Aristocracy and Higher Tribalism (Instead of Democracy and Infighting.)

Aristocracy can cooperate on behalf of our tribes, no matter what tribe we belong to. All aristocracy speaks the same language, and all of us can work to better our own tribes with the help of aristocrats from other tribes. We have no false allegiances. We have no political agendas. Our agenda is merely the advancement of the economic status of our tribes. Aristocracy under ‘higher tribalism’ is a very ‘human’ form of government. No ideologies are needed. No justification for and search for power over others is needed. All wee need is do to negotiate on behalf of our tribes large or small. Under democracy our differences are a source of conflict. Under aristocracy our differences are a source of opportunity for mutual benefit. If we are trapped in an agrarian society all that we can really do is improve the land, and fight over the land if we want greater wealth. But under industrial capitalism, we are not constrained by the productivity of our land, but by the productivity of our people. And the productivity of our people is determined by the productivity of our institutions in assisting the people in cooperating, by making possible the voluntary organization of production.

I would much rather live in a world filled with many enterprising aristocrats feeding off the status given them by their tribes and families, than I would in a world of bureaucrats living off the status obtained by creating conflict using ideology.

And I am pretty sure that no moral man can justify any other arrangement for any reason other than the selfish accumulation of power, and the power to oppress others to conform to his will.

All aristocracy requires is the grant of property rights and the reciprocal guarantee of those rights – and a militia consisting of all able bodied men equally willing to guarantee those rights.

Cultural Variants of Truth and the Consequences

Truth and Adherence to Rules are two different things. (submission)
Truth and Fidelity to Contract are two different things.
Truth and Duty are two different things.
Truth and Knowledge are two different things.

Truth as Adherence – Familialism (most of the world)
Truth as Fidelity – Tribalism (judaism)
Truth as Duty – Nationalism (germans)
Truth as Science – Universalism. (english)

That members of a community follow rules and conventions with one another, does not require whatsoever that they tell the truth to one another.

That members of a community fulfill promises or contracts with one another, does not require whatsoever that they tell the truth to one another.

Another community may both fulfill it’s promises, its contracts, and the commitment to tell the truth at all times regardless of cost.

The principle of truth to to an Adherence community consists of order. The principle of ‘truth’ to a contract community consists of fidelity. The principle of truth to a truth-telling community consists of ***SCIENCE***.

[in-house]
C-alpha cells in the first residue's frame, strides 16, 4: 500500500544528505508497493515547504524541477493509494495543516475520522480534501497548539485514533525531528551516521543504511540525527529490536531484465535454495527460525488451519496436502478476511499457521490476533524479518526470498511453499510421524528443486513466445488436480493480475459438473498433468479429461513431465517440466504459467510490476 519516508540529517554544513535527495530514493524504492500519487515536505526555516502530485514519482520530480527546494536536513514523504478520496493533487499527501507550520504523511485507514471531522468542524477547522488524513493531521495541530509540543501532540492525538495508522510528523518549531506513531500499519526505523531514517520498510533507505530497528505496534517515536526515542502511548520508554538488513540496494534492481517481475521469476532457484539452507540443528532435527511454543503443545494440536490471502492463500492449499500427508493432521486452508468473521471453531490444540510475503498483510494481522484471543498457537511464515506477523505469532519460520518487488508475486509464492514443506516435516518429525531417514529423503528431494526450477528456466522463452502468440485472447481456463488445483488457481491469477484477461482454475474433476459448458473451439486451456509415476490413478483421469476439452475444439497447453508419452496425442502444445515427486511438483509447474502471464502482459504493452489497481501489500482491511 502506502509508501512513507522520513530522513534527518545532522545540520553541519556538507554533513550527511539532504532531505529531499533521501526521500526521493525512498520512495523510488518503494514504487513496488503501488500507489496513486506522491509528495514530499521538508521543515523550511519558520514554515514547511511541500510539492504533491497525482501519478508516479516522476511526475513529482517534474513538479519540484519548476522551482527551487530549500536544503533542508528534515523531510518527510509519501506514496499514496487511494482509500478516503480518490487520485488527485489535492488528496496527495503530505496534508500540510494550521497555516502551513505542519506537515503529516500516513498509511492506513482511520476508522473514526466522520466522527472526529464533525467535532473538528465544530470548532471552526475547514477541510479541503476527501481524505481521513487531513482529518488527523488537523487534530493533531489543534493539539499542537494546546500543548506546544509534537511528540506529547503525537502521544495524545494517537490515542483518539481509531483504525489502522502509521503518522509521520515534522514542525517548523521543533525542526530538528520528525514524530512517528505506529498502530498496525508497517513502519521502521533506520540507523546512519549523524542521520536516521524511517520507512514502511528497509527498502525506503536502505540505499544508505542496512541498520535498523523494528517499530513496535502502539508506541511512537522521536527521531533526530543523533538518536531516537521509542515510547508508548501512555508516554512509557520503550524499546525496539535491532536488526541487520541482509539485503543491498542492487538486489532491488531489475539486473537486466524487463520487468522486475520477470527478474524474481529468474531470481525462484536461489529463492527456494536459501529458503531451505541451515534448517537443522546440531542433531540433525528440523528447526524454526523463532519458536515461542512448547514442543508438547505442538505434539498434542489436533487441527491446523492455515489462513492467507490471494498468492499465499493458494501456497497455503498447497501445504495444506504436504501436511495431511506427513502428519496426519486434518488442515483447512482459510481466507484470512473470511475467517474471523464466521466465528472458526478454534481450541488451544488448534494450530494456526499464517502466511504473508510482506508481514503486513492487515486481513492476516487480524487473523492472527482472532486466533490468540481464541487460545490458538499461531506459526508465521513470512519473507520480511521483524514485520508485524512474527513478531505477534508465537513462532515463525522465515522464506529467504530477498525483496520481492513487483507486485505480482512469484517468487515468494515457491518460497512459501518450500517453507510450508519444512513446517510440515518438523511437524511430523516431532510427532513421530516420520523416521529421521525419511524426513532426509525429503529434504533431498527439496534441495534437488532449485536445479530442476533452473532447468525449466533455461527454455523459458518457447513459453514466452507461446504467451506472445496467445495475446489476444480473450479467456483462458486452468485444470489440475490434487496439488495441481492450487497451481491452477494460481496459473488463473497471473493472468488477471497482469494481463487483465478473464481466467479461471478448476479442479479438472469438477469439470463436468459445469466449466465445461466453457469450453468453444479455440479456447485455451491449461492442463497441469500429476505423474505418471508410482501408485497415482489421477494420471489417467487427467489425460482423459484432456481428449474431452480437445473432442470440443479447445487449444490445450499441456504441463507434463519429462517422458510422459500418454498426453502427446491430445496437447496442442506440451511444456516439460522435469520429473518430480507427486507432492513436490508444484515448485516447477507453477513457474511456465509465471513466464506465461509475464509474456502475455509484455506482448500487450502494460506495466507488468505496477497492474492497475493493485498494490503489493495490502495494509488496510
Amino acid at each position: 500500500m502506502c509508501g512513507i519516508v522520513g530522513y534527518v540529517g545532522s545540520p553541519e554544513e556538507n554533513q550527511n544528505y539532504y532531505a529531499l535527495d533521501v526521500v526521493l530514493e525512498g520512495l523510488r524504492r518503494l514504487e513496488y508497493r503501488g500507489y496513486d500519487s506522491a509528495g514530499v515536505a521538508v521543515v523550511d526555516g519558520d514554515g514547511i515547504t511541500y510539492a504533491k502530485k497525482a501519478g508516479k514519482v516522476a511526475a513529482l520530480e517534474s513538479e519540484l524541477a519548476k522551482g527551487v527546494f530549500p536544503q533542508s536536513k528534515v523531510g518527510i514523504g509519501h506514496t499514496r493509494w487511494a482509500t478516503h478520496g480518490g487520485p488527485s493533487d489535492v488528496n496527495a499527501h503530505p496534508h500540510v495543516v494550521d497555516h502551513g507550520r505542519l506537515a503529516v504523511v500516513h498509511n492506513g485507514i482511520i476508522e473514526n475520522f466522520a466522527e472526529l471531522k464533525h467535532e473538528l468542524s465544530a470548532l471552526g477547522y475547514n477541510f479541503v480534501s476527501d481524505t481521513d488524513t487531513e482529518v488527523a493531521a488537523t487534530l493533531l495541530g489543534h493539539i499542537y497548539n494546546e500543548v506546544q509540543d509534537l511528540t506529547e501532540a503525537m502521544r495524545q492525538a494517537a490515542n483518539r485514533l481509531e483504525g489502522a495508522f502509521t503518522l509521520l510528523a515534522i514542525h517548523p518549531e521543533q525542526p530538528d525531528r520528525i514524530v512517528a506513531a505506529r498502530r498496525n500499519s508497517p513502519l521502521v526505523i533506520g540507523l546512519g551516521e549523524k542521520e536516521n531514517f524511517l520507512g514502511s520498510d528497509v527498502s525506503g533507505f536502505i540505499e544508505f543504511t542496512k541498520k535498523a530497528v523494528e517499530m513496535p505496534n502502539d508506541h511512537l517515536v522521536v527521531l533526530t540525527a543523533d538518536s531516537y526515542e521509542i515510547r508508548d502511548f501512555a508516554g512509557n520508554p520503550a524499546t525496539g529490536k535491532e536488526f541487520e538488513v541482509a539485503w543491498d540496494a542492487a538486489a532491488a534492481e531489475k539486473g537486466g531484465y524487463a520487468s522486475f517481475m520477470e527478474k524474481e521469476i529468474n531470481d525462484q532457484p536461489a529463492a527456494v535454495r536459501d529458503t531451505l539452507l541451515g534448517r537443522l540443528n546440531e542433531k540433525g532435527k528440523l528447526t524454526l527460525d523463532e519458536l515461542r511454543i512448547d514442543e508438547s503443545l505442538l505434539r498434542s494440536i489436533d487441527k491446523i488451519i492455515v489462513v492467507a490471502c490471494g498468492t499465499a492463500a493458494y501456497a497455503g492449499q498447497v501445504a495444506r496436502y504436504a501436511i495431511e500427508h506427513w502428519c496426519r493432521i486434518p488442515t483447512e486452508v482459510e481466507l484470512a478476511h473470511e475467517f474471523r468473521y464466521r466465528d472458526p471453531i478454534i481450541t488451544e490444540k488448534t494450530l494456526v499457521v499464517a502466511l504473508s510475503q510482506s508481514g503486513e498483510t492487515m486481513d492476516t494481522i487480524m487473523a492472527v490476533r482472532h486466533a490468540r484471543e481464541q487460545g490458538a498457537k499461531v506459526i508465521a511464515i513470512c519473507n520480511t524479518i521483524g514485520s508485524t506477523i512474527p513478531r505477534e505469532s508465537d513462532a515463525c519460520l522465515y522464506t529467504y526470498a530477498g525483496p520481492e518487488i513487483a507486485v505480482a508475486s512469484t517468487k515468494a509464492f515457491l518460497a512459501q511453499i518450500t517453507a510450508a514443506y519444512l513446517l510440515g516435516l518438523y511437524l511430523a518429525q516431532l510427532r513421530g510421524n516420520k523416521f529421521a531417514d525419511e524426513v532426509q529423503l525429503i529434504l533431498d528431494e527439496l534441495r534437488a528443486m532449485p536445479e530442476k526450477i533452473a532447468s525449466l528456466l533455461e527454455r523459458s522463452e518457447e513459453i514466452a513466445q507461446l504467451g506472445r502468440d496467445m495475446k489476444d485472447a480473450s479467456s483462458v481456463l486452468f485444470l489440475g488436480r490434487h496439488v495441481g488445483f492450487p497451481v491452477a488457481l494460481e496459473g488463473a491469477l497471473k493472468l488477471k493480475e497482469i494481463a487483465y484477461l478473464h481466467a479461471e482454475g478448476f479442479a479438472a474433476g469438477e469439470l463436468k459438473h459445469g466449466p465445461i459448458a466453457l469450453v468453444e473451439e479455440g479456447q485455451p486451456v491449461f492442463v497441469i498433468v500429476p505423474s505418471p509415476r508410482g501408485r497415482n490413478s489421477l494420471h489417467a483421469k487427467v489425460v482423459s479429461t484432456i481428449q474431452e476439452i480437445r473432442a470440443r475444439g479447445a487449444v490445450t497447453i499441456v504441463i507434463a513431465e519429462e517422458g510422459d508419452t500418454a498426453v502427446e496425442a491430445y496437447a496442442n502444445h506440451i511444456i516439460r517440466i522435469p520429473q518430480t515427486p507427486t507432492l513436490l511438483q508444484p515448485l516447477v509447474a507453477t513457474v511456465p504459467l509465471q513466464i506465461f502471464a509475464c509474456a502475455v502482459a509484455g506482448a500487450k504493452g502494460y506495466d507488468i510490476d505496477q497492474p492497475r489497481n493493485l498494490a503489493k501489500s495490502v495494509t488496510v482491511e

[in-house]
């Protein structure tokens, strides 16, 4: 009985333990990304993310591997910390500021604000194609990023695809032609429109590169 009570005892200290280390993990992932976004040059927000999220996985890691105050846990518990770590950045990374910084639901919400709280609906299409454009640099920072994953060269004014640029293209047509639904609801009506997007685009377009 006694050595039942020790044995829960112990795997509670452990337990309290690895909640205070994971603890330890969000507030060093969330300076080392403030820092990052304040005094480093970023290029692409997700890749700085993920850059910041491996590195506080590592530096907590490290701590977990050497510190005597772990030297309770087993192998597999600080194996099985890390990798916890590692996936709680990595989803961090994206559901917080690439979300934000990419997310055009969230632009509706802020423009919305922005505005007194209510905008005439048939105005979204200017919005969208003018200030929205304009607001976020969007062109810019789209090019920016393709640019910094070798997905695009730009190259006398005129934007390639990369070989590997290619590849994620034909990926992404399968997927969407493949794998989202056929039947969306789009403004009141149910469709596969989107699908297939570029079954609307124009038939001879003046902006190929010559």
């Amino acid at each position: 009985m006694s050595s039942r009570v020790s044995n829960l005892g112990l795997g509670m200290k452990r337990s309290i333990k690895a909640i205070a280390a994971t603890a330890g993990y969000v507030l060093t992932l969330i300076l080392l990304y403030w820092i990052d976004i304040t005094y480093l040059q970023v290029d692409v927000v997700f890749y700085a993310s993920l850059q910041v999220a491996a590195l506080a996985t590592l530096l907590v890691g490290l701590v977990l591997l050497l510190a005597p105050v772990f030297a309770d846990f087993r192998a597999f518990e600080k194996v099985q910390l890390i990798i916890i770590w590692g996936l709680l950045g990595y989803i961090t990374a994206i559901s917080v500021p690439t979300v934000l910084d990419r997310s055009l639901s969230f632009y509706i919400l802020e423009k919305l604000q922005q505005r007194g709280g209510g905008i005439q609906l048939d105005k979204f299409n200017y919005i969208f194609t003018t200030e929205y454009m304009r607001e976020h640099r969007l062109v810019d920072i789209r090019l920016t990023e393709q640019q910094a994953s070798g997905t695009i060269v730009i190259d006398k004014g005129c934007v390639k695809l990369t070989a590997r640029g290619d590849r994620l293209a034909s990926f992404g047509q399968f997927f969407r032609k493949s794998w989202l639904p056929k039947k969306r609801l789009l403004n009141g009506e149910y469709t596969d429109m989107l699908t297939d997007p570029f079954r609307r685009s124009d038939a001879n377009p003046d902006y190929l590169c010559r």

If you grasp the profundity of this statement you will understand why some cultures produce science, and some produce trade, and some produce tyranny. Some create science. And some create pseudoscience. And some create only order. Some create science, innovation, trade and trust. Others create only trade, and others create only utilitarian applications of tools.

Small things in large numbers have vast consequences.

When we use ‘functions” such as the verb to be, or the word ‘truth’ we do not really understand their construction, just that they are shorthand approximations that tend to work. We have just knowledge of use, not knowledge of construction.

But the word ‘true’ means very different things in different places: science, fidelity, and adherence.

And the consequences are astounding.

Truth is a performative declaration. Truth claims then, to different groups, state either epistemology, fidelity, or adherence.

I have solved the problem you know.

It’s ethics.


From: Ayelam Valentine Agaliba:

The principle of truth to to an Adherence community consists of order. The principle of ‘truth’ to a contract community consists of fidelity. The principle of truth to a truth-telling community consists of ***SCIENCE***

This is a most penetrating line. It has vast political implications. Do you know what? I believe that you can better Samuel Huntington. Replace his Hegelianism with your program and what you have is a far more rigorous/descriptive explanation.

From: Curt Doolittle

(^^^Thank you for all the help you have been to me. Love you man.)

From: Frank Lovell
I’d add or say:

Where there are NO humans, truth rules; where there ARE humans, ethics rules, without which truth and knowledge of truth matter not.

20th Century Philosophers Were Seeking Power, Not Truth

Operationalism constructs rigid correspondence, eliminates the problem of imprecise language, even non-existent language, by creating names for operations rather than allegories, normative usage, or worst of all, relying upon names of experiences rather than the actions that cause them.

It has become increasingly frustrating, if not dismissive, to read the philosophical arguments of the 20th century, which seek to find truth in language through a variant of set operations – which of course, must be nothing more than circular. When the answer was just sitting there for everyone to pick up and run with.